Ladakh could have gone in a different direction. During then Prime Minister Nehru's visit to Leh in 1949, Cheewang Rigzin, the President of Buddhist Association of Ladakh, presented a memorandum to Nehru. He made four proposals on behalf of the people of Ladakh. One was, "we should be permitted to re-unite politically with Tibet of which land we form part and parcel for all purpose but political." The others were: Ladakh should govern itself through a separate "legislative and administrative machinery"; or have a "homeland amalgamated with the Hindu-majority parts of Jammu" or join with East Punjab.

Delhi and Srinagar never accepted any of these proposals but thanks to the diplomatic, administrative and human qualities of Reverend Kushok Bakula, Ladakh could progressively join the nation's mainstream without too much disturbance. Though till today the demand for a Union Territory status for Ladakh remains justly alive, Reverend Bakula felt that it was his swadharma to ensure that the transition between the old traditional Buddhist province and modern India took place smoothly. Despite all the obstacles and difficulties, he performed his task in his gentle and patient way.

It is worth mentioning the heavy price paid by the Ladakhis during four wars India has fought (three with Pakistan and in 1962 with China) and more recently during the Kargil conflict. How to forget that the Nubra Guards and later the Ladakh Scouts covered themselves with glory to protect India's borders and this with the Monk's blessings!

It was also Reverend Bakula who wrote to Nehru in April 1962 to inform him of the impending attack on Ladakh. Through traders and pilgrims, he had gathered accurate information on the massive build-up of the Chinese troops in Western Tibet. Though a Buddhist, Reverend Bakula always considered the defence of the nation's borders before his own faith.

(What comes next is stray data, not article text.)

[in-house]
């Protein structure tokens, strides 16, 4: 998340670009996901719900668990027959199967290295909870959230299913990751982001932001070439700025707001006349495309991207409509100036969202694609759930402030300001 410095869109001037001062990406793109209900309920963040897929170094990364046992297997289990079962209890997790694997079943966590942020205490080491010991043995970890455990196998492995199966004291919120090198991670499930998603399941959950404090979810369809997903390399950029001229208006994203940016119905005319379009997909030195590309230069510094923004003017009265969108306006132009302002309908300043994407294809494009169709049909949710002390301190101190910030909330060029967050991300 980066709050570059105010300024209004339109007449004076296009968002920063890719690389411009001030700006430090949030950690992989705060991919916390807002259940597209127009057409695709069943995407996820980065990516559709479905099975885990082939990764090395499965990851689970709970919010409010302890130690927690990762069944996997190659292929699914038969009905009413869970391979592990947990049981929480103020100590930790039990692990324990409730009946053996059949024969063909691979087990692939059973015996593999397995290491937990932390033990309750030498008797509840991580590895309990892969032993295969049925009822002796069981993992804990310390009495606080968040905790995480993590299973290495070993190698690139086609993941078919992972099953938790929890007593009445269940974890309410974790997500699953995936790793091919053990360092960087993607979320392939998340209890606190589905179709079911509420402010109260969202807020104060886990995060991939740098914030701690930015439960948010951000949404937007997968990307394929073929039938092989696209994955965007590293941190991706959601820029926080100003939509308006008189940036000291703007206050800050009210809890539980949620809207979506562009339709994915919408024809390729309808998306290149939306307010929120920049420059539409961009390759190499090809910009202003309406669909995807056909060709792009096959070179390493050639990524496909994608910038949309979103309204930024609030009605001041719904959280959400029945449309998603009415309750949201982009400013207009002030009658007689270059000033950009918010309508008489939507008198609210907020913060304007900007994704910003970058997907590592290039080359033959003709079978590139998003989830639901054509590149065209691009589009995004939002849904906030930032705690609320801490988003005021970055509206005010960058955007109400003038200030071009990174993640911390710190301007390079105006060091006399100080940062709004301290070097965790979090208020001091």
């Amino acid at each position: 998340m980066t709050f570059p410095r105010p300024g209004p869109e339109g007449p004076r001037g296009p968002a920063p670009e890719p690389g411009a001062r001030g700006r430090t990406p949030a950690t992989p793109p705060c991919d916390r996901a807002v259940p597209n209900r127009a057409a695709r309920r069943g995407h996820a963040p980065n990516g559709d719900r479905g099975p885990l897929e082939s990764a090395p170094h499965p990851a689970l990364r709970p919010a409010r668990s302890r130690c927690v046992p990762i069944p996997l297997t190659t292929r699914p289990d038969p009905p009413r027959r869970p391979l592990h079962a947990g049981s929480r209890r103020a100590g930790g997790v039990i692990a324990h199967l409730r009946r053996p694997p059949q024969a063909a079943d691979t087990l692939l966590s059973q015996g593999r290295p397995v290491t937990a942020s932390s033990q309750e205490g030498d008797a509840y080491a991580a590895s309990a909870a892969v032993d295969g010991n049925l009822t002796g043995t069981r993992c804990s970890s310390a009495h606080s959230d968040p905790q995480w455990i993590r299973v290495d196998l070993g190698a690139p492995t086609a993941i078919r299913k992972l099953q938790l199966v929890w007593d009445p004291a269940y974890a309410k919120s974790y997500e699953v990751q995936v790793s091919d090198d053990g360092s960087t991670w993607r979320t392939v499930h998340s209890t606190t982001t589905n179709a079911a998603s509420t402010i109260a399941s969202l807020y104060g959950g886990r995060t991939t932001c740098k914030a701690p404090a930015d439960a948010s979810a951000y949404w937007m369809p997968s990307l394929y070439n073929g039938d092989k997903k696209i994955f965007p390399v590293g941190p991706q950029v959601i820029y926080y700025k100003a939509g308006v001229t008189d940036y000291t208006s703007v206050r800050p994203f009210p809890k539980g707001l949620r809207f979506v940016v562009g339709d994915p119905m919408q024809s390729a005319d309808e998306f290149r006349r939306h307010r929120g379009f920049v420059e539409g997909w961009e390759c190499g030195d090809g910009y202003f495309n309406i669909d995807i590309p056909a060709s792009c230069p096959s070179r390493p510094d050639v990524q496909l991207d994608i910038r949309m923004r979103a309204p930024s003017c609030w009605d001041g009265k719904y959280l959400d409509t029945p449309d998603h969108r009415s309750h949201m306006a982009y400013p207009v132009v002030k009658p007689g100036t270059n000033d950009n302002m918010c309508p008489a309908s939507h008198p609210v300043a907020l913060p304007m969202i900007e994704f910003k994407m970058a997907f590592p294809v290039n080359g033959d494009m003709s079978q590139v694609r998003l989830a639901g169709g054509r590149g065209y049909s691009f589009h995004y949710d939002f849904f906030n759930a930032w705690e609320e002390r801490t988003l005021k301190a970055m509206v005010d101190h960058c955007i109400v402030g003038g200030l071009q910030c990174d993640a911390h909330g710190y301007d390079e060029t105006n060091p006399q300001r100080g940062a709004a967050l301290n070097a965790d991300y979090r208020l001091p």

These two stories highlight the real tragedy of "Kashmir". In fact, there is no such a thing as "Kashmir". There is a State of Jammu & Kashmir consisting of the Valley, the regions of Ladakh, Jammu, Baltistan, Gilgit and the so-called Azad Kashmir, but no "Kashmir" as such. Furthermore, the Valley only represents 6,000 sq miles out of the 84,000 sq miles of the State, so one should not equate the State with the Valley.

It is to the merit of Dr Karan Singh, the former Sardar-i-Riyasat, to have repeatedly pointed out: "A common mistake is to use the word 'Kashmir'; as a shorthand for the multi-regional Jammu & Kashmir State and then to proceed politically on that basis".

Even today, too much importance is given to a few in the Valley who are allowed to dictate the agenda for Jammu & Kashmir just because they are vociferous and threatening. It is distressing to see that those who have always defended India in her hour of need should be forced to remain second-class citizens and "neutral" when the Hurriyat leadership should be dictating the terms.

Recently, US Defence Secretary Donald Rumsfeld advised the Palestinians to follow Mahatma Gandhi's example. One can hope that in the forthcoming talks with the Hurriyat Conference, the Deputy Prime Minister will advise them to follow Reverend Bakula's path.

And let us pray that the reincarnation of the Rinpoche of Ladakh will see his dream of a genuine autonomy for his region and its greater integration in the Union of India, become a reality.

Back                          Top

«« Back
  Search Articles
  Special Annoucements